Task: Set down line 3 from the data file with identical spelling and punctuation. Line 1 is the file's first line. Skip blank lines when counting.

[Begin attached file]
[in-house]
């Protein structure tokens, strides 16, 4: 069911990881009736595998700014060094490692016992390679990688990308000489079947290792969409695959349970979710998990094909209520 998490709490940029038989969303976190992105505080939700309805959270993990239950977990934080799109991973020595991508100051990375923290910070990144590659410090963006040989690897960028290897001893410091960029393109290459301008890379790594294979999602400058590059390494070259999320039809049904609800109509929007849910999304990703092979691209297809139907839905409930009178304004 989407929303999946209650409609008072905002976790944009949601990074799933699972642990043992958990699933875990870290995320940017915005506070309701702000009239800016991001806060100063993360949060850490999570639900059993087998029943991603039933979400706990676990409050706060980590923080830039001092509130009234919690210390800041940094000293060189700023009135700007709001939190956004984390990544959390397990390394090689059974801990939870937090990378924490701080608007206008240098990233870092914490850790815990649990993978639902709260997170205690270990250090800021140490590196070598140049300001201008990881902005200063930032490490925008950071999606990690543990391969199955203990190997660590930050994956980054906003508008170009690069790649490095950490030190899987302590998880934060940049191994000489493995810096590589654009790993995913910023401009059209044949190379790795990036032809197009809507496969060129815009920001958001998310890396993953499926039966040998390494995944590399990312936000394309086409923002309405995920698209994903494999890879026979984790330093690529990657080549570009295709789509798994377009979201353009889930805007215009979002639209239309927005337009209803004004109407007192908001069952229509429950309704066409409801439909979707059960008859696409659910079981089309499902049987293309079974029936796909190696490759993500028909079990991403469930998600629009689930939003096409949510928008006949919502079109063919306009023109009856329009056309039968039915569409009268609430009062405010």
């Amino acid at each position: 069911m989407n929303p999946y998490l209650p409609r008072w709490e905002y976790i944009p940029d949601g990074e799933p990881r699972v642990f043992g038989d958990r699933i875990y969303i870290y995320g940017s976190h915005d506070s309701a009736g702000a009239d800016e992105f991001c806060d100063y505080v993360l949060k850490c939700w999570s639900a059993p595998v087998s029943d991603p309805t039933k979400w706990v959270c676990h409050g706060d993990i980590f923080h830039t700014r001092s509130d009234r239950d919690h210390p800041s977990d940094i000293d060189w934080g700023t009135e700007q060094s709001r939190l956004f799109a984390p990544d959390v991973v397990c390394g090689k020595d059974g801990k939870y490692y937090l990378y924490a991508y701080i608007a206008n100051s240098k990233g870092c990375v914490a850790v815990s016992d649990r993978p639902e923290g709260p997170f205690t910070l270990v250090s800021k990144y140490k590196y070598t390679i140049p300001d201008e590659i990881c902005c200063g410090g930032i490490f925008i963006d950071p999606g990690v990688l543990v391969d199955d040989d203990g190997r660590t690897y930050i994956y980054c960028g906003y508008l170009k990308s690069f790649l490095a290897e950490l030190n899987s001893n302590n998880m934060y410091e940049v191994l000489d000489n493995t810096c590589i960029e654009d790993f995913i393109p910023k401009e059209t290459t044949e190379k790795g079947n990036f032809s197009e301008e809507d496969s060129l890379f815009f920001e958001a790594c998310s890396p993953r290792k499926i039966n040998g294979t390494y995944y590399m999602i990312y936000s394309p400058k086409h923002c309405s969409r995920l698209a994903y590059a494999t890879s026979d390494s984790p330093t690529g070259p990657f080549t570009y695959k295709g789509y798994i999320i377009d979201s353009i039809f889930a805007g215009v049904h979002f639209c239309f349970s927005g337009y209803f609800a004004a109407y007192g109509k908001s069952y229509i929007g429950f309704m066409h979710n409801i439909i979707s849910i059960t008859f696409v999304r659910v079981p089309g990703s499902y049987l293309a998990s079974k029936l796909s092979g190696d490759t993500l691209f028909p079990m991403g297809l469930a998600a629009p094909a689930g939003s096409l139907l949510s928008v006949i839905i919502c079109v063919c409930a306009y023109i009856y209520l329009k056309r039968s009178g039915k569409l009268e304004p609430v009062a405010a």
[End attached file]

């Amino acid at each position: 069911m989407n929303p999946y998490l209650p409609r008072w709490e905002y976790i944009p940029d949601g990074e799933p990881r699972v642990f043992g038989d958990r699933i875990y969303i870290y995320g940017s976190h915005d506070s309701a009736g702000a009239d800016e992105f991001c806060d100063y505080v993360l949060k850490c939700w999570s639900a059993p595998v087998s029943d991603p309805t039933k979400w706990v959270c676990h409050g706060d993990i980590f923080h830039t700014r001092s509130d009234r239950d919690h210390p800041s977990d940094i000293d060189w934080g700023t009135e700007q060094s709001r939190l956004f799109a984390p990544d959390v991973v397990c390394g090689k020595d059974g801990k939870y490692y937090l990378y924490a991508y701080i608007a206008n100051s240098k990233g870092c990375v914490a850790v815990s016992d649990r993978p639902e923290g709260p997170f205690t910070l270990v250090s800021k990144y140490k590196y070598t390679i140049p300001d201008e590659i990881c902005c200063g410090g930032i490490f925008i963006d950071p999606g990690v990688l543990v391969d199955d040989d203990g190997r660590t690897y930050i994956y980054c960028g906003y508008l170009k990308s690069f790649l490095a290897e950490l030190n899987s001893n302590n998880m934060y410091e940049v191994l000489d000489n493995t810096c590589i960029e654009d790993f995913i393109p910023k401009e059209t290459t044949e190379k790795g079947n990036f032809s197009e301008e809507d496969s060129l890379f815009f920001e958001a790594c998310s890396p993953r290792k499926i039966n040998g294979t390494y995944y590399m999602i990312y936000s394309p400058k086409h923002c309405s969409r995920l698209a994903y590059a494999t890879s026979d390494s984790p330093t690529g070259p990657f080549t570009y695959k295709g789509y798994i999320i377009d979201s353009i039809f889930a805007g215009v049904h979002f639209c239309f349970s927005g337009y209803f609800a004004a109407y007192g109509k908001s069952y229509i929007g429950f309704m066409h979710n409801i439909i979707s849910i059960t008859f696409v999304r659910v079981p089309g990703s499902y049987l293309a998990s079974k029936l796909s092979g190696d490759t993500l691209f028909p079990m991403g297809l469930a998600a629009p094909a689930g939003s096409l139907l949510s928008v006949i839905i919502c079109v063919c409930a306009y023109i009856y209520l329009k056309r039968s009178g039915k569409l009268e304004p609430v009062a405010a």